Assistance Dogs

A Supporting Paws buddy is able to enjoy a cafe with the support of his dog.

What is an assistance dog?

An assistance dog is trained to aid or assist an individual with a disability. They are trained in specific tasks that their handler or partner may find difficult and require support in. These could include walking safely along a roadside, being able to sit calmly in a public place or recovering from anxious or emotional episodes.

Supporting Paws works towards a set of internationally recognised criteria that each dog and partner must achieve. The criteria are listed below, along with how Supporting Paws ensures it is completed to the highest standard.

1. The dog’s handler/partner must be disabled and meet the legal definition of disability in their specific country or region.

As part of the initial assessment process, Supporting Paws requires evidence of the handler’s/partner’s diagnosis of a disability from a medical practitioner.

2. The dog must be specifically trained to mitigate the handler’s disability in some way, for example, opening doors, detecting allergens, alerting to a ringing phone.

Throughout the assessment process Supporting Paws will work with the potential handler/partner to discuss ways in which their dog can be trained to mitigate their disability. The dog will be trained in these tasks to a level of 90% effectiveness.

3. The dog must be trained to a high level not to be a nuisance in public, to be safe with members of the public and well behaved, as well as being healthy and not posing a hygiene threat.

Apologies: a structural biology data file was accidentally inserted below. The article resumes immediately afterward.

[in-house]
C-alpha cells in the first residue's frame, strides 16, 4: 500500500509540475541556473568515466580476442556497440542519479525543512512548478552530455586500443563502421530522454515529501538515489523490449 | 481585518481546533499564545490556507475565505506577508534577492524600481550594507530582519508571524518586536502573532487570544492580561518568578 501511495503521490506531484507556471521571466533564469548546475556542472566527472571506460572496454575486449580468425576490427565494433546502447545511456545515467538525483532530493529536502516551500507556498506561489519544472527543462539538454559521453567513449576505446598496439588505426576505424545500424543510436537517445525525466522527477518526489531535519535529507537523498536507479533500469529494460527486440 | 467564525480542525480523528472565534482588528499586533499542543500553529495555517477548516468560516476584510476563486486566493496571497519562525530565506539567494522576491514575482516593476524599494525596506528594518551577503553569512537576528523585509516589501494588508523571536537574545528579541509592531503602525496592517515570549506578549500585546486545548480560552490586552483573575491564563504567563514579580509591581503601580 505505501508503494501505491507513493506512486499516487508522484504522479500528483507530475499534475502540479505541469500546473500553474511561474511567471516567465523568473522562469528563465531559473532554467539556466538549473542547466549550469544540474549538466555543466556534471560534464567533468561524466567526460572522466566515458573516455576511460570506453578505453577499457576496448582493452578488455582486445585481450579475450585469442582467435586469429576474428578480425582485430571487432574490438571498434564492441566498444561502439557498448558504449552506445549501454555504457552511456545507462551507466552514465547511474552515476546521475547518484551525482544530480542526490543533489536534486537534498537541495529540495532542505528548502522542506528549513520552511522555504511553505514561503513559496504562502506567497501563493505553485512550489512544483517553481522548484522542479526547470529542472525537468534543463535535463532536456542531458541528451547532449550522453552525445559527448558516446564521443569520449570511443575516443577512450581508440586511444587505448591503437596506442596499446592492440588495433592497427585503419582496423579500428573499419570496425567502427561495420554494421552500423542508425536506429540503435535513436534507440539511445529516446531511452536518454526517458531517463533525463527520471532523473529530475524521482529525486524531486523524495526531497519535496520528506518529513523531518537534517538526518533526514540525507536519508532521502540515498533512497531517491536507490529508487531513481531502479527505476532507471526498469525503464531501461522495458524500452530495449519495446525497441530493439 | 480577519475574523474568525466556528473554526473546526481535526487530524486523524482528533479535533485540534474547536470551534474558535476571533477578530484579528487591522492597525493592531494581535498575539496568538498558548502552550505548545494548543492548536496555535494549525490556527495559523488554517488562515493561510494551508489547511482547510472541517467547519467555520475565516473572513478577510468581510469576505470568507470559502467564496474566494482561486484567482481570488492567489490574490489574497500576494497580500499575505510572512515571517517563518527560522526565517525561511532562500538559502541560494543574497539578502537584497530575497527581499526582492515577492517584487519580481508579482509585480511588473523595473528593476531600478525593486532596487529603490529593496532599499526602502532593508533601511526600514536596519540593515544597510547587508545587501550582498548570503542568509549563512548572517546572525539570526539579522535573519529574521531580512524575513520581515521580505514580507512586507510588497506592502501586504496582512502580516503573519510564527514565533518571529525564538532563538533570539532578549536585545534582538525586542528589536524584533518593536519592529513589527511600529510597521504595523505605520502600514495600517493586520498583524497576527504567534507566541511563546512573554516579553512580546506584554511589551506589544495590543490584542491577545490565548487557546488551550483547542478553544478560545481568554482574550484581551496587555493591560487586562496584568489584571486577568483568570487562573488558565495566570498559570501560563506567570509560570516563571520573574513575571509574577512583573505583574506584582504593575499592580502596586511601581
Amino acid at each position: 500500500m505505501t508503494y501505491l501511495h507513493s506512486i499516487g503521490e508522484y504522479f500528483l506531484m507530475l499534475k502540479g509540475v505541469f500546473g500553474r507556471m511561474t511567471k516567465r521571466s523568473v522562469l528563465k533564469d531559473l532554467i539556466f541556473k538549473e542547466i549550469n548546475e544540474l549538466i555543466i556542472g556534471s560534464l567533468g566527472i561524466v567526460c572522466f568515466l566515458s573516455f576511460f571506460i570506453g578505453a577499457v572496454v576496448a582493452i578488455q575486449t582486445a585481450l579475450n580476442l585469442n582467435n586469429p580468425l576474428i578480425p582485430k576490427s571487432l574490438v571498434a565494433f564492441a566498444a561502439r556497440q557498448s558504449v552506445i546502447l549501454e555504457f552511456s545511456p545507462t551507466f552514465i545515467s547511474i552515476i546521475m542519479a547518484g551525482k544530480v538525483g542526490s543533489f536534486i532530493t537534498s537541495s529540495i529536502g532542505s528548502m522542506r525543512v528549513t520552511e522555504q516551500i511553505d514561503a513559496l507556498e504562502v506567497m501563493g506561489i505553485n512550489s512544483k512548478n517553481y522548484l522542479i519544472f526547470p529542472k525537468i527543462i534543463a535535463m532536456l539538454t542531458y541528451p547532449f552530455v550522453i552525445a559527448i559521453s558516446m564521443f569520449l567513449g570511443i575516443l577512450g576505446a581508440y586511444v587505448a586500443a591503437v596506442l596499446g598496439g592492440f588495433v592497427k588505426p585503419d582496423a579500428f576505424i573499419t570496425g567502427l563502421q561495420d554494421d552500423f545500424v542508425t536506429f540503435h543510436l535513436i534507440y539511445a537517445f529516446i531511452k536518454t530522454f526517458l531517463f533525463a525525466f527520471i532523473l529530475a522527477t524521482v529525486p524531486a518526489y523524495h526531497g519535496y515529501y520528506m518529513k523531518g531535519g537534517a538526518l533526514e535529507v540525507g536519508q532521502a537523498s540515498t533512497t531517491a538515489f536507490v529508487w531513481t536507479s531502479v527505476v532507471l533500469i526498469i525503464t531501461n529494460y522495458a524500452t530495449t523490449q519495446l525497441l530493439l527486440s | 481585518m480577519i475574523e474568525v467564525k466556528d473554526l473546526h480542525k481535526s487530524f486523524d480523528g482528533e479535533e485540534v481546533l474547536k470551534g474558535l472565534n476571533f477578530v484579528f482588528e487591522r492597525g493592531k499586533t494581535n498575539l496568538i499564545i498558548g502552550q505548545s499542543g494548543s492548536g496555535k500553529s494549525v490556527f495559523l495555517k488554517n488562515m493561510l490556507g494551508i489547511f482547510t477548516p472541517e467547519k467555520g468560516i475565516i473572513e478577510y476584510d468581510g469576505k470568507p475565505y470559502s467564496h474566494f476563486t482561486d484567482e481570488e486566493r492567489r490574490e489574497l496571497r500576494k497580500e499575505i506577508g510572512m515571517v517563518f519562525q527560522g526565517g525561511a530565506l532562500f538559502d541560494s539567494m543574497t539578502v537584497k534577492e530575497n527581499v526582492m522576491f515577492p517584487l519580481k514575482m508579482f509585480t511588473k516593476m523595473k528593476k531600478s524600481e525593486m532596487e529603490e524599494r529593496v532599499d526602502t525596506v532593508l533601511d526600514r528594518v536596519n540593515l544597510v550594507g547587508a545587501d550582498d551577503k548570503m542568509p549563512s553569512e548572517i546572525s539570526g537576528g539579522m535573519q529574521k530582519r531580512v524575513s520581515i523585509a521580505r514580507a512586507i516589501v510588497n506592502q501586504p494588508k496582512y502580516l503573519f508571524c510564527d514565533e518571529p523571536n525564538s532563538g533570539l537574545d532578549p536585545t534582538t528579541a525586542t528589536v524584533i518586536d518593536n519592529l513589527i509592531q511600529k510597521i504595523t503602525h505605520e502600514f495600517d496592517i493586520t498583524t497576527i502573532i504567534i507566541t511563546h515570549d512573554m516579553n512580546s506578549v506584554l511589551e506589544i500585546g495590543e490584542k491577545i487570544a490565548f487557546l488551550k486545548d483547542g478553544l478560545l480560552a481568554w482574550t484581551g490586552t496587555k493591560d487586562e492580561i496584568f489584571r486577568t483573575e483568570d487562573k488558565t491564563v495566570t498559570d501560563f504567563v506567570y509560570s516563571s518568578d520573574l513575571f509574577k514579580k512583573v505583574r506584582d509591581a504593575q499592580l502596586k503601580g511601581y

The dogs will be trained to access the community in a calm and quiet manner. They will be trained to listen to their handler’s/partner’s commands and remain focused. Training to ensure that the dog does not pose a hygiene threat include: trained to toilet outside, so this does not occur in a public place; trained not to jump up at café tables, etc.

4. Some Assistance dogs wear vests, harnesses, lead sleeves or a patch but this is not required by law.

Supporting Paws provides vests to prospective assistance dogs stating their training status and then assistance dog vests once they are fully trained.

A Supporting Paws puppy in the early stages of training

What is an autism/neuro-disability dog?

A Supporting Paws autism assistance dog supports its handler/partner to enjoy independence and access the outside world.

Your dog will have access to public places, enabling the
whole family to do “everyday” tasks such as shopping which may have been impossible before.

A fully trained autism assistance dog can help encourage positive and calm behaviour by:
• Introducing routines and responsibility
• Reducing the fight/flight behaviours
• Interrupting repetitive behaviour and reducing anxiety
• Helping the young person to cope with unfamiliar surroundings
• Encouraging social skills and mixing with peers
• Encouraging the young person to go out and try new activities
• Developing a sense of purpose and achievement.
• Offering opportunities to engage in therapeutic interventions which focus on motor skills, communication and sensory processing.

To find out about our training programmes and which one may be right for you click here.